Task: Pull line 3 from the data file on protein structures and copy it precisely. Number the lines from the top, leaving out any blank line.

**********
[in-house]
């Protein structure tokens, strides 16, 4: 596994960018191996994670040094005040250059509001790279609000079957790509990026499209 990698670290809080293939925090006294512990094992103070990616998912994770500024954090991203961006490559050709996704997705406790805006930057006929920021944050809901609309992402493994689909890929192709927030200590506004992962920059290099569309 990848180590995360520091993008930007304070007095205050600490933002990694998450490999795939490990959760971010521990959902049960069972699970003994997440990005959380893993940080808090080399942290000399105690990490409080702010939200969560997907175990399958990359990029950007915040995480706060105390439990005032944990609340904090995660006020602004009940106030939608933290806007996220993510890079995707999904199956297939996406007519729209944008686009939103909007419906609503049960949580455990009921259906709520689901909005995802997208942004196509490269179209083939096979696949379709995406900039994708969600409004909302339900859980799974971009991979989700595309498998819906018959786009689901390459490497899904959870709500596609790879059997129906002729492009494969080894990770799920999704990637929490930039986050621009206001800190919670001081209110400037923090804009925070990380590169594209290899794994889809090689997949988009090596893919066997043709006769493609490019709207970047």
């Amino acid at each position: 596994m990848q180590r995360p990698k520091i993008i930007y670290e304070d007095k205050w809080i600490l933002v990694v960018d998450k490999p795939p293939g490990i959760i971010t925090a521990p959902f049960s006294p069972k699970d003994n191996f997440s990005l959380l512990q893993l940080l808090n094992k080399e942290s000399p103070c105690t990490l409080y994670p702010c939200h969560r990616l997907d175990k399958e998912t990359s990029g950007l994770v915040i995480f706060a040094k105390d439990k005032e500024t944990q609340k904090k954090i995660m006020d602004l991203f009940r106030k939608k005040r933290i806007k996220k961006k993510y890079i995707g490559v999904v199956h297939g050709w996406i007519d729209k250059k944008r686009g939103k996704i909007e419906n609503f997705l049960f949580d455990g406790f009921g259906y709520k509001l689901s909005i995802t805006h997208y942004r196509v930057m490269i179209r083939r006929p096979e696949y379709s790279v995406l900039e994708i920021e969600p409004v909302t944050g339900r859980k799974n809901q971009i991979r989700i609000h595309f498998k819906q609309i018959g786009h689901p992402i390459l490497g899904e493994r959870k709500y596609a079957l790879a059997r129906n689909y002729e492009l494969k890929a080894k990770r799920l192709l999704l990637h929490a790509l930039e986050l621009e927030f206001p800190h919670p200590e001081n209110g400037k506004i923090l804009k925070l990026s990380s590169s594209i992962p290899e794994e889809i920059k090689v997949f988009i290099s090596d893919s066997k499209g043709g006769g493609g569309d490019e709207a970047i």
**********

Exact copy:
């Amino acid at each position: 596994m990848q180590r995360p990698k520091i993008i930007y670290e304070d007095k205050w809080i600490l933002v990694v960018d998450k490999p795939p293939g490990i959760i971010t925090a521990p959902f049960s006294p069972k699970d003994n191996f997440s990005l959380l512990q893993l940080l808090n094992k080399e942290s000399p103070c105690t990490l409080y994670p702010c939200h969560r990616l997907d175990k399958e998912t990359s990029g950007l994770v915040i995480f706060a040094k105390d439990k005032e500024t944990q609340k904090k954090i995660m006020d602004l991203f009940r106030k939608k005040r933290i806007k996220k961006k993510y890079i995707g490559v999904v199956h297939g050709w996406i007519d729209k250059k944008r686009g939103k996704i909007e419906n609503f997705l049960f949580d455990g406790f009921g259906y709520k509001l689901s909005i995802t805006h997208y942004r196509v930057m490269i179209r083939r006929p096979e696949y379709s790279v995406l900039e994708i920021e969600p409004v909302t944050g339900r859980k799974n809901q971009i991979r989700i609000h595309f498998k819906q609309i018959g786009h689901p992402i390459l490497g899904e493994r959870k709500y596609a079957l790879a059997r129906n689909y002729e492009l494969k890929a080894k990770r799920l192709l999704l990637h929490a790509l930039e986050l621009e927030f206001p800190h919670p200590e001081n209110g400037k506004i923090l804009k925070l990026s990380s590169s594209i992962p290899e794994e889809i920059k090689v997949f988009i290099s090596d893919s066997k499209g043709g006769g493609g569309d490019e709207a970047i």